Mexican west coast rattlesnake
|Mexican west coast rattlesnake|
The Mexican West Coast Rattlesnake (Crotalus basiliscus), also known as the "Mexican Green Rattler" or the "Mexican West Coast Green Rattlesnake", is a type of venomous pit viper species. The scientific name comes from the Greek word for 'King', basiliskos, because of the snakes large size and dangerous venom.Currently, no subspecies are recognized.
Description[change | change source]
The Mexican West Coast Rattlesnake is one of the largest rattlesnake species. Ones which have the length of 150 centimetres (4.9 ft) are common, while the maximum size is reported to be 204.5 centimetres (6.71 ft).The young are mostly red but when they become adults their color changes to olive green or yellowish cream.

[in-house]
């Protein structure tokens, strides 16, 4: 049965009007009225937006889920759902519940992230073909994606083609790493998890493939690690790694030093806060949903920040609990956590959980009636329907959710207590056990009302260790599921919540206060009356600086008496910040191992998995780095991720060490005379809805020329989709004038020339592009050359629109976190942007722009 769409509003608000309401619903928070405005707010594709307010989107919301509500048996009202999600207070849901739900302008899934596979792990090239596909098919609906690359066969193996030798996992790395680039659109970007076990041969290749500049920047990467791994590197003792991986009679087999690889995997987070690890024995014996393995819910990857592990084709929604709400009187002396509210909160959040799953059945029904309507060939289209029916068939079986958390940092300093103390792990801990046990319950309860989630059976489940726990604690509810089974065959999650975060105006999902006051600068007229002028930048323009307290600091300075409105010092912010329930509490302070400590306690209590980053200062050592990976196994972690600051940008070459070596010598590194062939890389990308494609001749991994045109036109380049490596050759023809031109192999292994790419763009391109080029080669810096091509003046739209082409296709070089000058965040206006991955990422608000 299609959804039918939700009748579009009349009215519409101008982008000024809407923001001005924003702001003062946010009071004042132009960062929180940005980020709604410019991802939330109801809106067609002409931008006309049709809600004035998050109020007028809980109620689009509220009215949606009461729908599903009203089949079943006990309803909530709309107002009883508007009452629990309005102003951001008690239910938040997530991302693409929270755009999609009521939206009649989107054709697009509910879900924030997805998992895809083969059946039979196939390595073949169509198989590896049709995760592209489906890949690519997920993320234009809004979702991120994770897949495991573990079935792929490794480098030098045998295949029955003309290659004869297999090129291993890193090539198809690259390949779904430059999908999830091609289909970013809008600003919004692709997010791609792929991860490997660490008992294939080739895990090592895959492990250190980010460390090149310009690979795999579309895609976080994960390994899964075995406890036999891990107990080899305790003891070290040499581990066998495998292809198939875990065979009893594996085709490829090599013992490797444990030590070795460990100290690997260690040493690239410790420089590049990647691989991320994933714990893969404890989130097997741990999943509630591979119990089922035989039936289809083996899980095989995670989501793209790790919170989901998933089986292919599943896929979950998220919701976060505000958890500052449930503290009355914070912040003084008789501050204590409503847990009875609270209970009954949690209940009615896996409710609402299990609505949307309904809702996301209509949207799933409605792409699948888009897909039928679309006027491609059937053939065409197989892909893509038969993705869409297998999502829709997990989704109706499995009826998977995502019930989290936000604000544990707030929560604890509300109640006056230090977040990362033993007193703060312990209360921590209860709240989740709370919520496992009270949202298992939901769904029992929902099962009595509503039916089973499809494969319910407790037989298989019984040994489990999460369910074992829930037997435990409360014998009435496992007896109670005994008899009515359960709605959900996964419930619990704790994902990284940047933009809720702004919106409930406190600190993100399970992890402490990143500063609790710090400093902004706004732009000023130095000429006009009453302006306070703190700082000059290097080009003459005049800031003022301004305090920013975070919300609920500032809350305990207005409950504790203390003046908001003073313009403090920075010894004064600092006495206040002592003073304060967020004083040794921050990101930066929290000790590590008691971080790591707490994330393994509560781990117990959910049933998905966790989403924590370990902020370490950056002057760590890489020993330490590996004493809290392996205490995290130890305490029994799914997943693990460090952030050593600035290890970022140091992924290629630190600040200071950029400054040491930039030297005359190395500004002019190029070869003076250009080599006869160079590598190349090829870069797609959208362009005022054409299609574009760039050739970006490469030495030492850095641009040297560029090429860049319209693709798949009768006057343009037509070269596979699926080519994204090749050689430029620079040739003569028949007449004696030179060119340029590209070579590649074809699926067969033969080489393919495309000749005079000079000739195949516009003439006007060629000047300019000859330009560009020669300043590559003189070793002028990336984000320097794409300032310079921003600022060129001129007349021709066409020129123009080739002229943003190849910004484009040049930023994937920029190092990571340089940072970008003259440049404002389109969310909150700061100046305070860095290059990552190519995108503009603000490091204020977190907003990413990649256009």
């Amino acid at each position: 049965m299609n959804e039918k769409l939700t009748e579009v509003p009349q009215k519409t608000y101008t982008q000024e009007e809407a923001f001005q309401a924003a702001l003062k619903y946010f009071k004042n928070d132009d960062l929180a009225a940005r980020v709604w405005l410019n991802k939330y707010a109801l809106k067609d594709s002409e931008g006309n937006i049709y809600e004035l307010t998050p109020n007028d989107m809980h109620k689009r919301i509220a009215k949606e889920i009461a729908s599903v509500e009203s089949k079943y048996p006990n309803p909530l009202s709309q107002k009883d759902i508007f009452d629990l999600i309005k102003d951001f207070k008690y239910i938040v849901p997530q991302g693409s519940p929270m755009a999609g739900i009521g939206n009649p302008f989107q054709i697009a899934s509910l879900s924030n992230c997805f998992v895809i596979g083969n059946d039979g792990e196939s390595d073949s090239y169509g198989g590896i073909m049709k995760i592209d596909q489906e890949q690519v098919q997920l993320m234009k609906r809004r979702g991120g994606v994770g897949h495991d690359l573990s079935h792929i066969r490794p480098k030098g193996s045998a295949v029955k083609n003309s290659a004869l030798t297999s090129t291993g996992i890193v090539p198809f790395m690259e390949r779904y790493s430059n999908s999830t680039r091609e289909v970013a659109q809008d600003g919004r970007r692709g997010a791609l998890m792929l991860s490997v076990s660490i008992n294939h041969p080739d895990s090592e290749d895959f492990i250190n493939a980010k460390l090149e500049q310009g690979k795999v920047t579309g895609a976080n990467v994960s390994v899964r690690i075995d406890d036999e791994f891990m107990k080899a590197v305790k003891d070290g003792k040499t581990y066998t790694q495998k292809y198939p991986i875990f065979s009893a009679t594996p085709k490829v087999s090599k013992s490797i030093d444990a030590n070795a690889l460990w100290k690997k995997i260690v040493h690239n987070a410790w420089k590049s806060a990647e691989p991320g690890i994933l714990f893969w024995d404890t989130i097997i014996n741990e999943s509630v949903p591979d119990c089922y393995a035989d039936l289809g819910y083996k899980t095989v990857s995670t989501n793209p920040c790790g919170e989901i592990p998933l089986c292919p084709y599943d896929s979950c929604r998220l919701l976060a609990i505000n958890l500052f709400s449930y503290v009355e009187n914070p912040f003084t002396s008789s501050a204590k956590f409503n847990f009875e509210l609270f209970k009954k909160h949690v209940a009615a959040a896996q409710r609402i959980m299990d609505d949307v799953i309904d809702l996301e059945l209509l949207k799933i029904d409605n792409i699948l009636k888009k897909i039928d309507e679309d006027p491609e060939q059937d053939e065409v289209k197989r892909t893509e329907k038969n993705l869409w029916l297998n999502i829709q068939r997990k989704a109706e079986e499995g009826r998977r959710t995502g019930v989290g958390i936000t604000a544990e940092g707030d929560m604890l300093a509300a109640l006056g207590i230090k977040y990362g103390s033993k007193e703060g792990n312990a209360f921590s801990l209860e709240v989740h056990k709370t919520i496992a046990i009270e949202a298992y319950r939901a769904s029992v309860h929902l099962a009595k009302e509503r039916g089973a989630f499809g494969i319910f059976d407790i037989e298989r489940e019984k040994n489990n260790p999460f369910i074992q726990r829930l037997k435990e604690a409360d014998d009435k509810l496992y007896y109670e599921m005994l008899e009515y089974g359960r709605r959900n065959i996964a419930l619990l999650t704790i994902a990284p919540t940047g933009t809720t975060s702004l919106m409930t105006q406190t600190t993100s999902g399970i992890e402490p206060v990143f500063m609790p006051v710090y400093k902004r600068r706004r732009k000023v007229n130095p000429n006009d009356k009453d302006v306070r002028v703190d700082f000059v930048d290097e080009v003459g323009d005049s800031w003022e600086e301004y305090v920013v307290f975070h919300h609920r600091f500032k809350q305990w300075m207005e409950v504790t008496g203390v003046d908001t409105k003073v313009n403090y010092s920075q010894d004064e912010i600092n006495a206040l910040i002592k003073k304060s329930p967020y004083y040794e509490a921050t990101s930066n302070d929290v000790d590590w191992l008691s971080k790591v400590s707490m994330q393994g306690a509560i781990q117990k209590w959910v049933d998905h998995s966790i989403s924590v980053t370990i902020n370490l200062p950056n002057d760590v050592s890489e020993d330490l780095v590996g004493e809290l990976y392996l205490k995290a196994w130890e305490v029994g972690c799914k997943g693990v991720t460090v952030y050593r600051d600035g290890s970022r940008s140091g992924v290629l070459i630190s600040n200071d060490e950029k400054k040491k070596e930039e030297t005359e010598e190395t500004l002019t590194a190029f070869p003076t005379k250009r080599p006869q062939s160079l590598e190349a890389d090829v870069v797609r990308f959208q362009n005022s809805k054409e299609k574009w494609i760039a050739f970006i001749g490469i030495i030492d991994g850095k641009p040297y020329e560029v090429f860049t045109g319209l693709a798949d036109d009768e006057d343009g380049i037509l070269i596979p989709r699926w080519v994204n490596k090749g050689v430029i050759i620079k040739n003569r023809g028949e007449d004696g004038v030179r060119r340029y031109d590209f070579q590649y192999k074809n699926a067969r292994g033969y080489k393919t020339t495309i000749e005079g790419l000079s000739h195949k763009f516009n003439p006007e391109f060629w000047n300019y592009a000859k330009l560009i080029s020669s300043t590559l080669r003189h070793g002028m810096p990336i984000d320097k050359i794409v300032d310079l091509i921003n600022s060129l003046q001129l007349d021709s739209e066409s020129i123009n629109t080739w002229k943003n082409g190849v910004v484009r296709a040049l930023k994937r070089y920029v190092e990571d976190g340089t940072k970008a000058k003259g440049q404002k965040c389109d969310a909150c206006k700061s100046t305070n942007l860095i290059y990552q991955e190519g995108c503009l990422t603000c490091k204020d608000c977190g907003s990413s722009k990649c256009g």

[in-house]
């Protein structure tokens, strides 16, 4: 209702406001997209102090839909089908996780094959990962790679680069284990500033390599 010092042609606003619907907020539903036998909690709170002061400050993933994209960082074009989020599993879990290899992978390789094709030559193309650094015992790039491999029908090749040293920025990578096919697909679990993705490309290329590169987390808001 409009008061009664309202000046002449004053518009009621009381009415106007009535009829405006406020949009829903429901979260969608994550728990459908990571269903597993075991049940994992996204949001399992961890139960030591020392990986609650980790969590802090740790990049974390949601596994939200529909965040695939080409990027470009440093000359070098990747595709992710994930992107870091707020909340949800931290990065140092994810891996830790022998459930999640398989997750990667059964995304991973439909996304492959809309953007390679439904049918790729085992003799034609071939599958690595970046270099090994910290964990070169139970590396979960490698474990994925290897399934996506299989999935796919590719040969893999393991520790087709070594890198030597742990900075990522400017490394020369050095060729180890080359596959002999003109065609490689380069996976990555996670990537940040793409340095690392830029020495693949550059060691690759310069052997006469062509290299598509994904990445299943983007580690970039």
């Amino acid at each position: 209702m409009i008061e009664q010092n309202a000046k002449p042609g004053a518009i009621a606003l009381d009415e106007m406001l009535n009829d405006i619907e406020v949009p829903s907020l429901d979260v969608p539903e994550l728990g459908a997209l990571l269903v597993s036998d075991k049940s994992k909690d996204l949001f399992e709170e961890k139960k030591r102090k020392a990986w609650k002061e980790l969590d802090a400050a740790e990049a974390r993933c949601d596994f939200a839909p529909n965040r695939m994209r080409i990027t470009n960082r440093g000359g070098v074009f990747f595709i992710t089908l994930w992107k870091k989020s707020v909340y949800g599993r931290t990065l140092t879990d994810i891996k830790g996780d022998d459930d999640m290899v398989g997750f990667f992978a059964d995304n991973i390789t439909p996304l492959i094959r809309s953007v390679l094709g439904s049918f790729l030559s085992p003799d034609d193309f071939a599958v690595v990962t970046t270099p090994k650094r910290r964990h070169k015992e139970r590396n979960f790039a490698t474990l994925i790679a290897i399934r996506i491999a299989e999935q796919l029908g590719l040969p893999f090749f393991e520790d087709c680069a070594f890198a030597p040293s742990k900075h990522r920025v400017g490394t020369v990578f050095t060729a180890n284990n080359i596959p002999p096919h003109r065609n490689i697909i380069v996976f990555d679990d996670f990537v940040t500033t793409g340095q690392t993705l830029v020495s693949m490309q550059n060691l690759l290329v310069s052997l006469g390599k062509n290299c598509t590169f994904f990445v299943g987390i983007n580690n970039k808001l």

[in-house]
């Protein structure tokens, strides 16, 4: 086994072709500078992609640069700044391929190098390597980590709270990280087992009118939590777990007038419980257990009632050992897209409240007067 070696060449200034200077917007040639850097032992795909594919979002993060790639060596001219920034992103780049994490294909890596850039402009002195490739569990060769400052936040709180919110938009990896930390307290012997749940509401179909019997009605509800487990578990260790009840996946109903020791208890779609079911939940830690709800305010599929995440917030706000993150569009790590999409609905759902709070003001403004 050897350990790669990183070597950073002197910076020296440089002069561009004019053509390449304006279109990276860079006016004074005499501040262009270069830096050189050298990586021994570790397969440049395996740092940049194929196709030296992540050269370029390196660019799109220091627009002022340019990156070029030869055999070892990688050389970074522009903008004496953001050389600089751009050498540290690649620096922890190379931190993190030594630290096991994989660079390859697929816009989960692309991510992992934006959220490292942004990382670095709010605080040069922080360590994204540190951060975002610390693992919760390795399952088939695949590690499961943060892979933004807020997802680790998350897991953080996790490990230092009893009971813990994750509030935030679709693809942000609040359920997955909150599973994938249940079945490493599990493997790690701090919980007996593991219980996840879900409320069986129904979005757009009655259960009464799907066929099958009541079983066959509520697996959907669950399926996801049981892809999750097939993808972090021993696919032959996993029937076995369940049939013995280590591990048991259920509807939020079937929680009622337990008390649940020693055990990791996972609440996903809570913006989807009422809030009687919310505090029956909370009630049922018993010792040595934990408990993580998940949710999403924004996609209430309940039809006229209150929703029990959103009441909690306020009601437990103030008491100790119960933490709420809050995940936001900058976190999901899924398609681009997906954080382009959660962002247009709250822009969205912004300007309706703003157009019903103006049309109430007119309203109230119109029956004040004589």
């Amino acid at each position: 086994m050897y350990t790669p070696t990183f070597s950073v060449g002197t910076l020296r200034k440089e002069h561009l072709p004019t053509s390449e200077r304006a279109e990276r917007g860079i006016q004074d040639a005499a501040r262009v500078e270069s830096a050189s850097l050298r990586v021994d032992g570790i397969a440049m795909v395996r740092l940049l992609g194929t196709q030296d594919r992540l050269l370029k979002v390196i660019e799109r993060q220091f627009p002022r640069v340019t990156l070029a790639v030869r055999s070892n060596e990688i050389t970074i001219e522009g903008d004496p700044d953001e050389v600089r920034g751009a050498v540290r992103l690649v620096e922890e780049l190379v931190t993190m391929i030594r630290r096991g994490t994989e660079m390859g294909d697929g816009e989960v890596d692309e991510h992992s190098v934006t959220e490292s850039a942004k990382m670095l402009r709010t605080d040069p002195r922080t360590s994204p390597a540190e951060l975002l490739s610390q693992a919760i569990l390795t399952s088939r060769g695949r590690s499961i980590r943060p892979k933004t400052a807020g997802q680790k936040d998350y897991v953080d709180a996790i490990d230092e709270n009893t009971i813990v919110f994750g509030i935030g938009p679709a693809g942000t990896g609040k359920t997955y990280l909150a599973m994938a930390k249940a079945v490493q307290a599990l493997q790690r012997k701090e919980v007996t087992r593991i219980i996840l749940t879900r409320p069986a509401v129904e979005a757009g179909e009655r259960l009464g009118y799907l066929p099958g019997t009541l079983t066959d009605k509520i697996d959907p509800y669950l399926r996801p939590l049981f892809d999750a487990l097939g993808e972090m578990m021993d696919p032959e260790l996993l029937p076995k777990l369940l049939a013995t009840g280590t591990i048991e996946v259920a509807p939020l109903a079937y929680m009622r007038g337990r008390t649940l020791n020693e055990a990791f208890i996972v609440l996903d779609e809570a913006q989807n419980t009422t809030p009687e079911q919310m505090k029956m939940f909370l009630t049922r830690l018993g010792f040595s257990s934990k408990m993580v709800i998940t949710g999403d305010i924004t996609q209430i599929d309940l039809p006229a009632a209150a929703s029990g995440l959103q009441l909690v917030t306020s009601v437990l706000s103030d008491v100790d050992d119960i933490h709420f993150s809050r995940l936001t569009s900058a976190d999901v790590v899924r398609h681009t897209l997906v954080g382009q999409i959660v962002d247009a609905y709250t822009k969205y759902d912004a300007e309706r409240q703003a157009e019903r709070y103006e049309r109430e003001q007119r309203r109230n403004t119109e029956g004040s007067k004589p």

Habitat[change | change source]
Feeding[change | change source]
Behavior[change | change source]
In the lowlands, these snakes are active during the raining, summer months and some have been found crossing the roads at night. However some have been seen basking early in the morning. It has been reported that the Mexican West Coast Rattlesnake can be tamed easily in zoos.
References[change | change source]
- Ponce-Campos P, García Aguayo A (2007). "Crotalus basiliscus". IUCN Red List of Threatened Species. IUCN. 2007. Retrieved 5 June 2017.CS1 maint: ref=harv (link)old-form url
- McDiarmid RW, Campbell JA, Touré T (1999). Snake Species of the World: A Taxonomic and Geographic Reference, Volume 1. Washington, District of Columbia: Herpetologists' League. 511 pp. ISBN 1-893777-00-6 (series). ISBN 1-893777-01-4 (volume).